Massage is Good Medicine
Today we’re speaking with Kimberly Hall, Licensed Massage Therapist at Hidden Springs Wellness Center in Ashland.
How did you choose massage as a profession?
I found my career path early, at the age of 23. It happened after I received Polarity body work sessions. Wow; I loved how that felt. In fact, I became so enthused that I began studying at the Polarity Institute on Orcas Island, WA. That opened me up to a whole new world of alternative healing methods. What I learned just made so much sense, that to be truly well, a person needs to combine healthy eating, cleansing/detoxing, exercise, and emotional/mental processes with some form of body work, including an environment of loving support from friends and like-minded coworkers. I was quickly sold on the idea of becoming a body worker myself.
Was there any one individual who particularly inspired you?
Yes. Dr. Stone, the founder of Polarity Therapy, even though I never met him in person, I did study his methods for years. He was passionate about his work in the healing arts and earned degrees in osteopathy, chiropractic, and naturopathy. He also studied eastern modalites such as Ayurveda and Alchemy. I was fascinated with how he traced everything back to its essence, to the underlying energy, to a place where spirit meets matter. This inspired me to seek the same in my work, and I still use Polarity Therapy techniques to sense where energy is flowing and where it is blocked. The intention is to re-establish an uninterrupted, steady stream from head to toe.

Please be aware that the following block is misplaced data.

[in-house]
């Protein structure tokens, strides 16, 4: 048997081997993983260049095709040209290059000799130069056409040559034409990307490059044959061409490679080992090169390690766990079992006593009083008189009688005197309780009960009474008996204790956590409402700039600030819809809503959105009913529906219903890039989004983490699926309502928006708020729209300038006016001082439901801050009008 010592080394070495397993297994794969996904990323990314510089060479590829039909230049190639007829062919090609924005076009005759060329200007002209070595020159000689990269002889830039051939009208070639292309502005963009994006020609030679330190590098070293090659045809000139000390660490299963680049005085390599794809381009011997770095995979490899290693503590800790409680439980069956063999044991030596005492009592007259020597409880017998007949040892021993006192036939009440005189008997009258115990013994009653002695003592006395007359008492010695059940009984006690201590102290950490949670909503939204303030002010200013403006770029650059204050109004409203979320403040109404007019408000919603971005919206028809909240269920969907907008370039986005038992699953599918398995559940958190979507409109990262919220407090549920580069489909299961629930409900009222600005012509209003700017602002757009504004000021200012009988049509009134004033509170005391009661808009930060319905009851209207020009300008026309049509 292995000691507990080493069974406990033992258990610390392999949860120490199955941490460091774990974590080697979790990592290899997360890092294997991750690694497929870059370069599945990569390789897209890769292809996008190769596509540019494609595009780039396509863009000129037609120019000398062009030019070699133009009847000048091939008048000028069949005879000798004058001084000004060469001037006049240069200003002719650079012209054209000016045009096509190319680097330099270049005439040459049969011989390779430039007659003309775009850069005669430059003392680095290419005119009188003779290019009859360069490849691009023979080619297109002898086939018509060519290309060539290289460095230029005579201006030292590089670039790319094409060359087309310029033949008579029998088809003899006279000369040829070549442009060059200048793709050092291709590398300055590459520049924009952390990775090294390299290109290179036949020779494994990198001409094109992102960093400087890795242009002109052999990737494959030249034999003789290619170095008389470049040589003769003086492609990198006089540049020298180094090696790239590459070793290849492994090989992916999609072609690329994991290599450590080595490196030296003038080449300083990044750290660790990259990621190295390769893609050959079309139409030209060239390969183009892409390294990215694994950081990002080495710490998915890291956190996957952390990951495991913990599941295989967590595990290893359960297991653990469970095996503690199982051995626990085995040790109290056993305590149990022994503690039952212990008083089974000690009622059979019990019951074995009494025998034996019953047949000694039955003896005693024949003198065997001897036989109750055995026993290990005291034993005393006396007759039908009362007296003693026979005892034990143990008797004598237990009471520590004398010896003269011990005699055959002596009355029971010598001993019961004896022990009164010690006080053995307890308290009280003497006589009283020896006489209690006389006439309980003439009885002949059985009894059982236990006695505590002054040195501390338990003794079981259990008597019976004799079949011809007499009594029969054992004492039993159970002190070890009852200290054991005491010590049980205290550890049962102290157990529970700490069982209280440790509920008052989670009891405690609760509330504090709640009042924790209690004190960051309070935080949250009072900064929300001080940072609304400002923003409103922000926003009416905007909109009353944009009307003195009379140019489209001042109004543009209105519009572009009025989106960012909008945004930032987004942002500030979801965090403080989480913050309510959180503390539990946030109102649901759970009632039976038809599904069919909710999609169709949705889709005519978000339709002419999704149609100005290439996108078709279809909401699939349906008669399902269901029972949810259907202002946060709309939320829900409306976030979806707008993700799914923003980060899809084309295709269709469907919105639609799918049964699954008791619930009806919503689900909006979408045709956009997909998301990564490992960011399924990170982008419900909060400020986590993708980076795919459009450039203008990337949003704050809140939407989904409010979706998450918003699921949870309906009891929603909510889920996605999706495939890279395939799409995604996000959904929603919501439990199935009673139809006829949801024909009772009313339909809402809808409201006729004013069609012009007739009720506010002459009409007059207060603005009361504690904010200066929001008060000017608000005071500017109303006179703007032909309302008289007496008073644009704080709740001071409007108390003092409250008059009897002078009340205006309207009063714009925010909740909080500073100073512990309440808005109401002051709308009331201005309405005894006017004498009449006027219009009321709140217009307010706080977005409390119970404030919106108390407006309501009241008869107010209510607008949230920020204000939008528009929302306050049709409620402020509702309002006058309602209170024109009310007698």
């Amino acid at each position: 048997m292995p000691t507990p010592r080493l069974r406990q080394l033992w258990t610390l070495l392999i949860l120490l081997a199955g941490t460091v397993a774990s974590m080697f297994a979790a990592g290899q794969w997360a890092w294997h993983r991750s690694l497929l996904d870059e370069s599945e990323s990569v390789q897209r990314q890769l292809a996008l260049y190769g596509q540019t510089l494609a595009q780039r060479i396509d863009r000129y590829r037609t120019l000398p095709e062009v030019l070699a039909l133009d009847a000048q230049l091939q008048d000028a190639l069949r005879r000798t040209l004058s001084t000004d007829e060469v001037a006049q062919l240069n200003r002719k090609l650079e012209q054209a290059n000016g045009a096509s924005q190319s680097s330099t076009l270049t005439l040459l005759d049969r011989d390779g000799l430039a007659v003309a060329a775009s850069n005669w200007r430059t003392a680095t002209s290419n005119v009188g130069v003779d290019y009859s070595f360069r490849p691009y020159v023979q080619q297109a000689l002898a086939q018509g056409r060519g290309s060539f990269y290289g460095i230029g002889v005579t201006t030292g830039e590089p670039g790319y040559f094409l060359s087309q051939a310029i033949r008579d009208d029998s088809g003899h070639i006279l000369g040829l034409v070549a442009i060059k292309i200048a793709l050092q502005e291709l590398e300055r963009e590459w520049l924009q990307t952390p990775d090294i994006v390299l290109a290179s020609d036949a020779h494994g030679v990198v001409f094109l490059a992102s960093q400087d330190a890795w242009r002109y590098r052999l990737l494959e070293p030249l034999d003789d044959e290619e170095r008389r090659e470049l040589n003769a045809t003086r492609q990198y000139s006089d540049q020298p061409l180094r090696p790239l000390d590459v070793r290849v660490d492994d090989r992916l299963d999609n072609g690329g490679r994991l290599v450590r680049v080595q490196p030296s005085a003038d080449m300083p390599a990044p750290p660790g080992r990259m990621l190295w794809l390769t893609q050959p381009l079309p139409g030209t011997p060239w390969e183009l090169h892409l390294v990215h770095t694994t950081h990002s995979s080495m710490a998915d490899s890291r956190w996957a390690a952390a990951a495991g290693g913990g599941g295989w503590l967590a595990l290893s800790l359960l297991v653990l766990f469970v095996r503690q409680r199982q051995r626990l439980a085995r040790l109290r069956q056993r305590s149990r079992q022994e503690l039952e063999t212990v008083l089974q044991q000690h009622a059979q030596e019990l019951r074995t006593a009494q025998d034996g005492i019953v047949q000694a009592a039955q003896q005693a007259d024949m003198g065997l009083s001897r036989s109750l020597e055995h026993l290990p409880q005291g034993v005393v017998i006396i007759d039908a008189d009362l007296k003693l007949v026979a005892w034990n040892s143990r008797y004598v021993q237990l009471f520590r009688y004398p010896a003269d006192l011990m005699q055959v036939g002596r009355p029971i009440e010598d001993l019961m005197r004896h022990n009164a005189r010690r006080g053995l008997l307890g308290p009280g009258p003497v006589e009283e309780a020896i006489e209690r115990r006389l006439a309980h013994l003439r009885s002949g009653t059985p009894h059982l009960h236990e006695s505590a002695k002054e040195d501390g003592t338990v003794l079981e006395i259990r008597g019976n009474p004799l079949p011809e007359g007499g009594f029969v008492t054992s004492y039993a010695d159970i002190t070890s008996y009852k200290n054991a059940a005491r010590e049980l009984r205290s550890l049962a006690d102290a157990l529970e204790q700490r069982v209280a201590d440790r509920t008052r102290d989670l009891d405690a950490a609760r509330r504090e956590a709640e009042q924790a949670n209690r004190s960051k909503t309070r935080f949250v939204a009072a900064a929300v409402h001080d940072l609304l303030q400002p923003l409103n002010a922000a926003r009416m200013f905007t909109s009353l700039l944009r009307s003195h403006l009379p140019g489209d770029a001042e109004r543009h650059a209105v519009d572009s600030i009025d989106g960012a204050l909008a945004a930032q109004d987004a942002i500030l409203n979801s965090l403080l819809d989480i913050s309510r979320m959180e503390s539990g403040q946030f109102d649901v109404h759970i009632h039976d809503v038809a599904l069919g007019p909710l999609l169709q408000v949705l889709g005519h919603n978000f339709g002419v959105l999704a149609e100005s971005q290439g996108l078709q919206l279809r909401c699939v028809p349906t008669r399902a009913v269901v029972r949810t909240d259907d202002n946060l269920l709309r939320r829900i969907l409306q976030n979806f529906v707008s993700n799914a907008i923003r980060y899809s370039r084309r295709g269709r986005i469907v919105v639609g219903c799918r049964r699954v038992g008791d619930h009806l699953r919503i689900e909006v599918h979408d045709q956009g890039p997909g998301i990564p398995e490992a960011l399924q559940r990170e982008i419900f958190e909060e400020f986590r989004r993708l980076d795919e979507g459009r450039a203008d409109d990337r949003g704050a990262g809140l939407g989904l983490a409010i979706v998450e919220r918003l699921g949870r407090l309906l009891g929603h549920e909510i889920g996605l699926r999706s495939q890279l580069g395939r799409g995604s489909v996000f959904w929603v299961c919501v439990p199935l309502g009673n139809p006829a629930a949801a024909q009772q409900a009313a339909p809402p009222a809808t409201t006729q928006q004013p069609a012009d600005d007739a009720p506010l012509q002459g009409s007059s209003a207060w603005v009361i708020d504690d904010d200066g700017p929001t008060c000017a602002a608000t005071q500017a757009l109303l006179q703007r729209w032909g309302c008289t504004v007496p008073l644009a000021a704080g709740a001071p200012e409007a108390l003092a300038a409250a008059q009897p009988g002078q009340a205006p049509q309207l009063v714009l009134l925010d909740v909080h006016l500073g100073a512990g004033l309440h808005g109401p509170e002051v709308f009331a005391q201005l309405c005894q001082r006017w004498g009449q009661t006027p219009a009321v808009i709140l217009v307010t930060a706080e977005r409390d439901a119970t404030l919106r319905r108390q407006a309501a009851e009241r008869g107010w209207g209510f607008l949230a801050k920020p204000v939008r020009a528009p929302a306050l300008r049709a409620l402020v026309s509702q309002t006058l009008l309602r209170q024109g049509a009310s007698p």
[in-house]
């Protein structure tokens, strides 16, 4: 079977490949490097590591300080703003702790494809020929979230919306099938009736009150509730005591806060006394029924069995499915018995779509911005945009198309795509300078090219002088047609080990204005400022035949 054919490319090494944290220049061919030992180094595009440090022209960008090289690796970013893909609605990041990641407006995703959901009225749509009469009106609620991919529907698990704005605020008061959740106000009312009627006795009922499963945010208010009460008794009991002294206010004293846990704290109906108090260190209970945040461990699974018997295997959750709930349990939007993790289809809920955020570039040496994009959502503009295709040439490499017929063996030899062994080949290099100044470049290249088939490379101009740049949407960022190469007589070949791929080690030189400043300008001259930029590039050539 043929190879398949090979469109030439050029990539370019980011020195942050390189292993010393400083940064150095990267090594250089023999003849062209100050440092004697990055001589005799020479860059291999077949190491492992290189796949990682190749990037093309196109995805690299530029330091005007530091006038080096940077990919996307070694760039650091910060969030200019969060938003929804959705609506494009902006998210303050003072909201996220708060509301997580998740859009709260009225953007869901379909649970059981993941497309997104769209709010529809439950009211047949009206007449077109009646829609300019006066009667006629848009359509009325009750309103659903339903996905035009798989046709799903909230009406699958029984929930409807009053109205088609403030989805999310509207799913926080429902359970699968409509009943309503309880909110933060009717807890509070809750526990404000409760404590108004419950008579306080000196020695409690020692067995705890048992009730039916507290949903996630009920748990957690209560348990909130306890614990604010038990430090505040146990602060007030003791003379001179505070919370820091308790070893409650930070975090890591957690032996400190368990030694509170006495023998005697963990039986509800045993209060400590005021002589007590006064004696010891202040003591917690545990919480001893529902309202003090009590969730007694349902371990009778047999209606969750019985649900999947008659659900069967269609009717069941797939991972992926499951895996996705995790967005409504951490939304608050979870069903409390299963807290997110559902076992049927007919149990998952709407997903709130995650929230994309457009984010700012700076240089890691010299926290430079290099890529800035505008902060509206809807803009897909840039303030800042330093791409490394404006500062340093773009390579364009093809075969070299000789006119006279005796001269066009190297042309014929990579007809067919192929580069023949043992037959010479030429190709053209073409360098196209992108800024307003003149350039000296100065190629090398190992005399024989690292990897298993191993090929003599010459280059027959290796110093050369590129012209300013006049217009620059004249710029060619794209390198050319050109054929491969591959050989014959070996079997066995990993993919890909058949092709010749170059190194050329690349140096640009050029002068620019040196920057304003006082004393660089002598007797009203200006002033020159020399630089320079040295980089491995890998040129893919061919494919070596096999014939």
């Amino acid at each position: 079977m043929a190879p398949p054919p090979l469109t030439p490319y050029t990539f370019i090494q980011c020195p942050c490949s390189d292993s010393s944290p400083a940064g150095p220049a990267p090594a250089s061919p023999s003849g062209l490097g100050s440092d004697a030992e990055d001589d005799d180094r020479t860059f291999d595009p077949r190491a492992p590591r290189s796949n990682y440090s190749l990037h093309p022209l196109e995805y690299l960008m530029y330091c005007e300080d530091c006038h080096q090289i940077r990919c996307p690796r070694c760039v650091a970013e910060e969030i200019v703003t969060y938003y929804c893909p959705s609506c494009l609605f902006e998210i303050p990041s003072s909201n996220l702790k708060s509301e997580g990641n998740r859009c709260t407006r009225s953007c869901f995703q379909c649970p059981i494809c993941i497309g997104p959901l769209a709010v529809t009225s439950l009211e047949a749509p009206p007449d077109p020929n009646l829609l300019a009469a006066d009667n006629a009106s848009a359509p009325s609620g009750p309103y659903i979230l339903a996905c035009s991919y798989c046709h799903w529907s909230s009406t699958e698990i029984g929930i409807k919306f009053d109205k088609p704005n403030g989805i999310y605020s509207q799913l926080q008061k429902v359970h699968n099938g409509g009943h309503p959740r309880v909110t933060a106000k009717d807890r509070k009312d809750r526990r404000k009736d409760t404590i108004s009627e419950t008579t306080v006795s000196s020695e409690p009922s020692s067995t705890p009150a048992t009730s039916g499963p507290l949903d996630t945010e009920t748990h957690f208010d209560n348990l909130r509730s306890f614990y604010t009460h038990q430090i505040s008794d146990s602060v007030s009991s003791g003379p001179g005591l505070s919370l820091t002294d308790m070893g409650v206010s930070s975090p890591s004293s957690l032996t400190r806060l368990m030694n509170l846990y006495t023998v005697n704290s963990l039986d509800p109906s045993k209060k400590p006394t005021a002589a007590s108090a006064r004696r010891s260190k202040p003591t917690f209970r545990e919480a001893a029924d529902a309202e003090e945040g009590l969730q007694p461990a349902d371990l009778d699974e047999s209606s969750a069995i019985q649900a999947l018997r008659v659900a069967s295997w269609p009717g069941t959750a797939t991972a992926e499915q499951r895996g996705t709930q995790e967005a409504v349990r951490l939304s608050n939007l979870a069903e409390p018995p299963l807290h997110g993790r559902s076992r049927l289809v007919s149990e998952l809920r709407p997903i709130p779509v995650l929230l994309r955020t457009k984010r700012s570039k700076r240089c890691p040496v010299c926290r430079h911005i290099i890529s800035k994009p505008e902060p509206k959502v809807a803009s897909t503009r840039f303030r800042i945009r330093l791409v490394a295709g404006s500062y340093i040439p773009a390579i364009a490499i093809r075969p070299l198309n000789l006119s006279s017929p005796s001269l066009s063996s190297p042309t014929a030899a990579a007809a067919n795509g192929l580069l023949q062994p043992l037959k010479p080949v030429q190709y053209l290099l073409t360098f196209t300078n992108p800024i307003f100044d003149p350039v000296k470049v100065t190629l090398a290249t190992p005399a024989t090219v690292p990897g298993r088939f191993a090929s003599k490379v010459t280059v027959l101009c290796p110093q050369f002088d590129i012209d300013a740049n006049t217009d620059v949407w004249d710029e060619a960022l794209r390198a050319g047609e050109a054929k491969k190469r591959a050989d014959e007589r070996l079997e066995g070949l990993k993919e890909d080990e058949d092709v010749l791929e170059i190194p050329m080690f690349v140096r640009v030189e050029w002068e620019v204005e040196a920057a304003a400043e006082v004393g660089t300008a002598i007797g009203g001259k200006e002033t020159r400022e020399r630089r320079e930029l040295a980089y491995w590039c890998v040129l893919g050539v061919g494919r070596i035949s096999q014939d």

What other healing modalities do you use?
I use Swedish massage to palpate and assess the body, to coax muscles to release tension, and to restore a robust flow of energy, blood and lymph. I focus on stimulating movement in tight, knotted areas, where pain sits or in other areas that are numbed. I work with the Craniosacral rhythm to sense the condition of fluids surrounding the brain and spinal cord, in order to enhance amplitude and balance. Information gathered this way can be profound, including revelations about where and how essence is merging with the physical.
So, do you feel athletes should have regular bodywork?
Absolutely! There is so much evidence that it is vitally important for all athletes to incorporate massage into their regular body care, for recovery of course, but also for preparation. As well, bodywork helps students cope with the stresses of school and life. As a parent myself, I’m passionate about care for our youth and I encourage early self-care by offering a student discount.
You’ve worked at Hidden Springs for many years; what’s that like?
So true! I’ve been working here 13 years now, right from the beginning, and it’s been wonderful. For starters, as anyone who has been here knows, it’s a physically beautiful environment. Just stepping onto the grounds affords such an immediate, serene experience of nature – with flourishing plants and water cascading into the Koi pond, where families of ducks and geese and the occasional blue heron or bald eagle can be spotted. Best of all, I love being a member of this healing community of practitioners. We each offer our personal talents but also support each other and work as a team. Besides our everyday interactions, we meet twice monthly as a group to check in personally and discuss business needs and goals. With the New Year approaching, we’re preparing for our yearly weekend retreat where we envision goals for Hidden Springs and our individual practices. I have so much gratitude for Rod and Brooks Newton who own the center, for their integrity and generous caring of staff and community.